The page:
Doubtless Americanism may be pushed too far. The demand for a distinctively American doctrine of Church unity is as fatuous as the demand for an American poetry and an American sculpture. Good poetry and good sculpture are what they are, quite independently of national lines. And so with Catholicity; the law of it is as fixed and definite as are the laws of light. It is only when we come to the application of the law that Americanism gets a standing in the court. So then, by all means, let Anglican influences and Anglican precedents be treated with all proper respect, it is but just and right that so it should be; only let us waste no room-rent on the fools' paradise of those who fancy that American Christianity in its entirety can be Anglified. This people is not English, though we owe more to England than to all other countries put together; but this people is not English, it is a composite people, now in the course of being kneaded, as a woman kneads the materials of bread, into a homogeneous nationality. To assume that we are dealing with a pure English stock and to base our ecclesiastical polity upon that notion, is to invite collapse. The foundations of an enduring Catholicism lie deeper down.
Even the Church of England is not national in the sense of comprising the great bulk of the people of England. It is justly called national, in that it was the core about which the nation, as a matter of historical fact, grew into being. It is national in that it is inwrought, as the late Lord Selborne so conclusively proved, not by the mere letter of a statute, but by a thousand unnoticed ties, into the constitution of the realm. [A Defence of the Church of England against Disestablishment, by Roundell, Earl of Selborne, pp. 28-31.] But no one alleges that it has the sympathy or can command the allegiance of the nation as a whole. One may be an Englishman and a loyal Englishman without being an Anglican. Her Majesty herself, the Head of the Church, is a Presbyterian in Edinburgh. And if the American people is far from being English, still farther is the religious portion of the American people from being Anglican. We must remember this in all our reasonings about unity, or we shall go astray.
But there is another feature of the Church of England that entitles her to be called national besides the two which I just mentioned, and this other feature is one in which any Church that in any country aspires to become national must resemble her. The Church of England is national, because she lays stress upon territory as such, and counts her children not per capita merely, but also in connection with the soil on which their homes are built. There is not a square league of England which is not -within the borders of some one or another parish. This is the right principle. If the spiritual interests of a whole people are to be looked after systematically, if they are to be shepherded with thoroughness, there must be a recognition of metes and bounds. The names of St. Paul's Epistles are evidence that he looked at the matter in this light. He did not write out his theological views essay-fashion; what he had to say he put into the form of a letter to the people living in a particular place with a recognized geographical position. The truth taught in the letter may have been one of universal interest; he may even have been setting forth, as in the case of the Colossians, a cos-mical theology as wide as the universe; all the same, he addresses himself to "the saints and faithful brethren in Christ which are at Colosse," a town with town limits, a definite unit among the units which in their aggregate make up the Empire.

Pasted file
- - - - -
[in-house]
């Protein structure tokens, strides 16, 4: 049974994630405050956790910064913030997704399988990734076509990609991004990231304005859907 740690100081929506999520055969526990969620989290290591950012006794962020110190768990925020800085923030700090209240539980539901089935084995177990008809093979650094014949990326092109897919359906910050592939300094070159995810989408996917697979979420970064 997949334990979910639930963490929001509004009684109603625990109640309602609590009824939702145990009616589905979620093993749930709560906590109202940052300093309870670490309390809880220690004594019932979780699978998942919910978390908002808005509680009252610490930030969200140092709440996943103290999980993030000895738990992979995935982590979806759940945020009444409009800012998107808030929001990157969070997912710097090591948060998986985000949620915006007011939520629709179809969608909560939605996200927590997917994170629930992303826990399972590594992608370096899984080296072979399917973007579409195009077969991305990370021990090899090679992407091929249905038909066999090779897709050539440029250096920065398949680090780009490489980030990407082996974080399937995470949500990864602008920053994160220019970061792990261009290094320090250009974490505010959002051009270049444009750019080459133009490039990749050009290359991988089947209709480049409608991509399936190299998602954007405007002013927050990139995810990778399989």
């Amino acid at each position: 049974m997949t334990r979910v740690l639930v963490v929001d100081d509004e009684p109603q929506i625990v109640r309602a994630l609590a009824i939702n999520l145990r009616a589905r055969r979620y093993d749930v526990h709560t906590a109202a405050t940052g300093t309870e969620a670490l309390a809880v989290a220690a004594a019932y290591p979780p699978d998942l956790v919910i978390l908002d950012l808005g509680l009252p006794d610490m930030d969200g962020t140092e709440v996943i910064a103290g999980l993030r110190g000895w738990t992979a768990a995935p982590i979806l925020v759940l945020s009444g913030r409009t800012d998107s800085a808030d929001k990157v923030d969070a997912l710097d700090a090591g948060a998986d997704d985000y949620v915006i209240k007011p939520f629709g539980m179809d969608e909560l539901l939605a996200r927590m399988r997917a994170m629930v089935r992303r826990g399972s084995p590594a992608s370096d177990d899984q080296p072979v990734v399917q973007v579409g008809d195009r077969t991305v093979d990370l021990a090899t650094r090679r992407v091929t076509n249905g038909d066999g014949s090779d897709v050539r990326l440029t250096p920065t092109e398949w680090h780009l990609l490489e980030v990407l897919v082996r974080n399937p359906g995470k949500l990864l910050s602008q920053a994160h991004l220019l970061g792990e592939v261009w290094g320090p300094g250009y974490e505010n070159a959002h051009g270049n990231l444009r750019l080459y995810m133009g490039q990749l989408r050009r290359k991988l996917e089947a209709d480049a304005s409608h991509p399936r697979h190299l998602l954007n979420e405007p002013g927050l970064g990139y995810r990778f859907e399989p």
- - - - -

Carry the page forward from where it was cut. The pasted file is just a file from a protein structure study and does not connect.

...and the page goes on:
I am assuming, of course, that the territory in question is both habitable and inhabited. Pretentious paper-schemes which cover deserts and proclaim jurisdiction over wildernesses richly deserve the ridicule they receive. But where a territory has a population, the Christian Church should aim at dealing with that population territorially, holding some person or persons answerable for the spiritual well-being of all souls within the boundary lines. This is the theory of the parish system, and it is a good theory. That it is nowhere carried out to perfection is no argument against it. Even the fishermen of the Gospel were under the necessity of mending their nets now and again. In a reticulation that covers a whole country, some meshes, here and there, are bound to get torn and to let through part of the catch.